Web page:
Isaac Olufadewa is a ONE Champion, medical doctor, and the executive director of Slum and Rural Health Initiative.
I vividly recall the fear in my 85-year-old grandmother’s voice when we talked in her living room about the novel coronavirus in early March. She was confused and didn’t understand the COVID-19 pandemic. She was drowning in the overwhelming ocean of information largely in the world’s major languages such as English and French.
As a medical doctor and adept communicator, I sat her down and explained more about the novel coronavirus to her in simple terms solely in our local language (Yoruba). Her face lit up as for the first time in weeks, she was drinking from the fountain of wisdom. She understood what was going on.
I saw the magic of connection work through simplifying and translating healthcare messages to her in a way that established trust and inspired hope. However, billions of people who do not speak or understand English or French well (like my grandmother) do not have a healthcare professional in their family that understands their native language well.
This means billions of people are marginalized and left out of the conversation. They become ‘silent observers’ and they feel powerless. Like a drowning man, they will hang on to any piece of an object (or misinformation) out there – making them easy recruits for political propaganda agenda, health misinformation advocates, and conspiracy theorists.
Some hours after leaving my grandmother’s place a light bulb lit in my head. What if the health nongovernmental organization that I founded, Slum and Rural Health Initiative, simplified and translated evidence-based messages from the World Health Organization into over 100 local languages? And yes, we are almost there!
Slum and Rural Health Initiative is changing the game of pandemic communication by translating public health messages during this uncertain time to almost 80 languages. Our empowering public health infographics have been shared on social media platforms such as Whatsapp and Facebook.
Through a bold and seemingly simple initiative, billions of people who (like my grandmother) do not understand or speak either French or English can now have access to reliable health information about the COVID-19 pandemic.
The price of misinformation
The price that nations pay for a lack of a great public health emergency communication and politicising pandemics are more than running out of ventilators and bed spaces in hospitals. They cause grave losses in trust in the government and many more will even pay the ultimate price.
The HIV/AIDS denialism as a result of the politicisation of the HIV/AIDS pandemic in South Africa in the early 21st century led to over 340,000 needless deaths in the country. And in Samoa, a lack of a public health communication led to viral health disinformation that resulted in a drastic reduction in the measles vaccination coverage between 2014 – 2018 experts say that misinformation was the reason for the soaring number of measles cases, which stood at 5,707 new measles cases in January 2020 and led to about 83 preventable measles-related deaths within that same time period.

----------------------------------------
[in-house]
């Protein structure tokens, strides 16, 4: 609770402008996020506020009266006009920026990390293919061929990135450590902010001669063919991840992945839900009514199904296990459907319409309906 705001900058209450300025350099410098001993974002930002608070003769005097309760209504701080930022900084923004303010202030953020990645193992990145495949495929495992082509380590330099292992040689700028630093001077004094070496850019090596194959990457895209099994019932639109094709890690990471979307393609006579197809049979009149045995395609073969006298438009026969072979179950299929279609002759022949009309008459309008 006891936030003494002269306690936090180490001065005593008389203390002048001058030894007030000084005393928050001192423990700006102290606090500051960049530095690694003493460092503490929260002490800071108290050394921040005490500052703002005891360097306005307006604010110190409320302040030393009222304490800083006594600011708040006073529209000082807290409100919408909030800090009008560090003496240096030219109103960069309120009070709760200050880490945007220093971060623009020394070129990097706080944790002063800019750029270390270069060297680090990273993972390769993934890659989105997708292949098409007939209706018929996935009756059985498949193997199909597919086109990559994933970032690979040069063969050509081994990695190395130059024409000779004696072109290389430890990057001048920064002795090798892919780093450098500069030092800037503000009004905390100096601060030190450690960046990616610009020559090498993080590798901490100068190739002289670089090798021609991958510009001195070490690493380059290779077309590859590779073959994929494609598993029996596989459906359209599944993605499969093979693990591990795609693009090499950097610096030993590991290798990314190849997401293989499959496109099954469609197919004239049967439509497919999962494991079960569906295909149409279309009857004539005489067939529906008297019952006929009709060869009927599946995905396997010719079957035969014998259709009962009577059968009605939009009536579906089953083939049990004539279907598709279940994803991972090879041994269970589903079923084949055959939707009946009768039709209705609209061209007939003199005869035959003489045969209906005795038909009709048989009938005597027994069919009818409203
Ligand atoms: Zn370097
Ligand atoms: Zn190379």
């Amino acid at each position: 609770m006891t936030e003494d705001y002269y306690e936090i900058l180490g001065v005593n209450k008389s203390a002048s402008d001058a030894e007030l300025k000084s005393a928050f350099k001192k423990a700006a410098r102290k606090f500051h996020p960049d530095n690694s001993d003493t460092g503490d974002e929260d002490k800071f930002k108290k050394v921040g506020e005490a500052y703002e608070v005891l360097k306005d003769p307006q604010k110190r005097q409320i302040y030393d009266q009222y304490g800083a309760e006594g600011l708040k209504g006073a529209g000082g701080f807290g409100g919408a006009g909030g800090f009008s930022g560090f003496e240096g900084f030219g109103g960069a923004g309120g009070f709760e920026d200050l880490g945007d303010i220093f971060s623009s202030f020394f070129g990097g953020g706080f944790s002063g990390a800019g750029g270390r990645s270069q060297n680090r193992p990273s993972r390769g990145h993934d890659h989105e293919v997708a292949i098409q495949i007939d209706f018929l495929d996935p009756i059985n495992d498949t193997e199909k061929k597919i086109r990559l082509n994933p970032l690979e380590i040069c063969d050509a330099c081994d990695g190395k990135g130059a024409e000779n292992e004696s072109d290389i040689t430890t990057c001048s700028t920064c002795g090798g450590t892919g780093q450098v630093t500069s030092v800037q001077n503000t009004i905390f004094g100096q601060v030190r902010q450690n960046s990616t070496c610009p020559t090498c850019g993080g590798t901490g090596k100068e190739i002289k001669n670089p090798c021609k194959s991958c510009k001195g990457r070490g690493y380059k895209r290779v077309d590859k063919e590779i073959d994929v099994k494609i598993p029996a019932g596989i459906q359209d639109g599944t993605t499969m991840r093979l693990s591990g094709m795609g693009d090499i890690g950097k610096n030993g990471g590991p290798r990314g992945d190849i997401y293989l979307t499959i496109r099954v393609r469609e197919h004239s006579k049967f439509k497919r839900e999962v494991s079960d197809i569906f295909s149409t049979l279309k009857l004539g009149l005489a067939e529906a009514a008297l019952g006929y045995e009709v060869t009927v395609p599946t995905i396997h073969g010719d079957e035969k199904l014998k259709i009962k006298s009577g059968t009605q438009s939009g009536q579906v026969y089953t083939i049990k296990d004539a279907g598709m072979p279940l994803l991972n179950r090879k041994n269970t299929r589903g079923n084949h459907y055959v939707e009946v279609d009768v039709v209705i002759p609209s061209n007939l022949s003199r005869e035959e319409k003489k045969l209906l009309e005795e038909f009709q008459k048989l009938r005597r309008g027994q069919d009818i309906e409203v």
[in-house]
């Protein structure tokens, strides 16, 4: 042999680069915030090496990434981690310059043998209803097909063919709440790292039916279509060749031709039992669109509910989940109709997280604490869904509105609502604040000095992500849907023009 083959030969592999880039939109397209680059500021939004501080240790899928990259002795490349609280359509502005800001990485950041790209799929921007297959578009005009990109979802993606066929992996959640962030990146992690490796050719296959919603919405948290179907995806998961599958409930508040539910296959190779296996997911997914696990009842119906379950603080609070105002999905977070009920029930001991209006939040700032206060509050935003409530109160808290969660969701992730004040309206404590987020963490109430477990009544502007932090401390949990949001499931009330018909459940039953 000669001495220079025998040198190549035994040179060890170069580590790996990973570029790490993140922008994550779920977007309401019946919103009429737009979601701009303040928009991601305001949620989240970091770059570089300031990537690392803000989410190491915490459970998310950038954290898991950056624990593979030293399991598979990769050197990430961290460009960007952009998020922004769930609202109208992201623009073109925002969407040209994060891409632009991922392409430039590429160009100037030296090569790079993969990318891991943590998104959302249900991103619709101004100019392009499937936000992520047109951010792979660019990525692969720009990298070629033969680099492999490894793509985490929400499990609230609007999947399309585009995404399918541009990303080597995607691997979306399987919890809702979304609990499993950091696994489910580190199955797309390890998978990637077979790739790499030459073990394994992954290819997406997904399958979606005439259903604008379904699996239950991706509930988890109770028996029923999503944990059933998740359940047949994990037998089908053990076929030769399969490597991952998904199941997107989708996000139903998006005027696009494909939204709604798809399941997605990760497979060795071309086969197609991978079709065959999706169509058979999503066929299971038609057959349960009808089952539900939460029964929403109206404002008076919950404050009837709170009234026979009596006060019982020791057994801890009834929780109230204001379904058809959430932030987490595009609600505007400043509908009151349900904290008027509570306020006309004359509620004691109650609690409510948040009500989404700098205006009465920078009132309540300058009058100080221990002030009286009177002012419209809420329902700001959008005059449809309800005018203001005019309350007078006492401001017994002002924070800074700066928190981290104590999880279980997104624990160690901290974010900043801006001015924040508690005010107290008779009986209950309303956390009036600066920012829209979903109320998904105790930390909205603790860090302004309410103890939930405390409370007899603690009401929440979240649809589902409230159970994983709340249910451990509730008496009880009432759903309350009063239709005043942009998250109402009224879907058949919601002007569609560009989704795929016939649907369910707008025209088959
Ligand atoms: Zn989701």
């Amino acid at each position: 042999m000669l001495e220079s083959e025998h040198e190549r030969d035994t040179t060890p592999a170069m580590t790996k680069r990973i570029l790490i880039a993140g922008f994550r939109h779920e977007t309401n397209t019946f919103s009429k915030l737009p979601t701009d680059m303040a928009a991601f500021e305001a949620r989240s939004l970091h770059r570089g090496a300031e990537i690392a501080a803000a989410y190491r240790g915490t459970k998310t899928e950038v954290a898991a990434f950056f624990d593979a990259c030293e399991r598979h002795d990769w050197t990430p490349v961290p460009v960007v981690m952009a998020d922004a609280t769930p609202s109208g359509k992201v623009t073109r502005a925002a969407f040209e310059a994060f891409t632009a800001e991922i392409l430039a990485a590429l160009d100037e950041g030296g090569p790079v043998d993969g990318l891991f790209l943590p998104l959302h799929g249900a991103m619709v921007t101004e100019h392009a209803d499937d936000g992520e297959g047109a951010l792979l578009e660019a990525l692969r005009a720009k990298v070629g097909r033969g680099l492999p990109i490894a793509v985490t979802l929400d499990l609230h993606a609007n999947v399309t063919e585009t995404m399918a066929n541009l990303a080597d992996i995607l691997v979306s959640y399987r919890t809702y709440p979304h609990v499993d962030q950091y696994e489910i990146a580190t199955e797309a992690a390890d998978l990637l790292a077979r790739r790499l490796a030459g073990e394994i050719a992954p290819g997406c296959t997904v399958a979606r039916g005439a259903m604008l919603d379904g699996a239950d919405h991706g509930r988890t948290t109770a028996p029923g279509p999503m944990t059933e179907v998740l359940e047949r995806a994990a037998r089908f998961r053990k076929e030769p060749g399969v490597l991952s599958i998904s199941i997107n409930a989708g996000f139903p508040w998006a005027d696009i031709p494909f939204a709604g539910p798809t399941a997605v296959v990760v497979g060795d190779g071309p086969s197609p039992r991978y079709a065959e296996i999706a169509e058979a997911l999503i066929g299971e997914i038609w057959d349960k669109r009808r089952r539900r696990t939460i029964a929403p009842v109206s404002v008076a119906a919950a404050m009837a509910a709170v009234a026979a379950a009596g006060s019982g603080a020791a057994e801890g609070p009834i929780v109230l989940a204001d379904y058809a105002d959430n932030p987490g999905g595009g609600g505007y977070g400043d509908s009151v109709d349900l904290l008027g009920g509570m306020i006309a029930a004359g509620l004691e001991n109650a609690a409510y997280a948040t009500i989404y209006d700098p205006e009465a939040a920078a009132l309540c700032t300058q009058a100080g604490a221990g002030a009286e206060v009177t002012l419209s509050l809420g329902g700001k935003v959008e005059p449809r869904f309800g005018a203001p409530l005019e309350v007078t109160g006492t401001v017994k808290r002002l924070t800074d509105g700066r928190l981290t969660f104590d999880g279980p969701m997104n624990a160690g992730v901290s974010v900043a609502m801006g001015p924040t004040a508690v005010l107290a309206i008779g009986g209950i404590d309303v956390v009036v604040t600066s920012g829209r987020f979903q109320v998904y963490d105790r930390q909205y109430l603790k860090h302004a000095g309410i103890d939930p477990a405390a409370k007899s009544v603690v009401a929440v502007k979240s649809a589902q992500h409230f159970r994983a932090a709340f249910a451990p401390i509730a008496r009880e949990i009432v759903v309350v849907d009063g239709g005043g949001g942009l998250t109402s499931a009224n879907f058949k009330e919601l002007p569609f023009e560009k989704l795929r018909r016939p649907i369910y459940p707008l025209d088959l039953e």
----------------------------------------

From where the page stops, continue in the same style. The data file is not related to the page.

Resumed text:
International bodies and countries must not ‘experiment’ with the future by repeating the painful lesson of history.
How we can build trust
Public health institutions should debunk the latest myth on coronavirus with the enthusiasm they use to post the latest statistics on the number of infections and deaths from the COVID-19 virus. They need to provide positive recovery stories to drive home their point and ensure that they advocate equitable national pandemic relief packages to the people most in need. As a common proverb in Yoruba goes, “eniti ebi npa o ki n gbo iwasu” (translated as “only the man that is not hungry can listen to your message”).
We need more powerful and grassroots movements such as SRHIN’s COVID-19 infographics project to spread health-promoting information and be able to curtail the panic that this uncertain period brings. Many people in Africa and beyond feel hungry, angry, tired, and lonely as a result of the devastating impact of the COVID-19 virus in many vulnerable and hard-to-reach communities. Many businesses have been closed, schools have been shut, and in most places activities have gone to a grinding halt.
I hear stories of people struggling in this new reality. Mrs. Comfort, the petty trader who once sold food to construction workers on the busy street of Lagos, Nigeria, has been sitting at home feeling anxious and hungry as a result of the lockdown for over a month. Her daily income has been taken away from her, and along with it, her peace of mind.
Mr. Themba who is a law student at one of South Africa’s Premier University has been ordered to stay at home and though only his education was interrupted, it seems like his life is also on hold. He is distressed as the events are unfolding and he is more likely to battle depression in the coming weeks as the lockdown continues.
Mr. Musa, a roadside mechanic does not understand English so he is afraid and anxious of the future because he has been misinformed on Covid-19 therefore does not have the right health information on Covid-19.
Now, more than ever, is the time for trust-building between public health organizations and the public. This needs to happen through tailored behaviour change communication messages and community engagement, especially with vulnerable and historically underserved communities such as prisons, internally displaced persons’ camps, urban slums, and rural communities.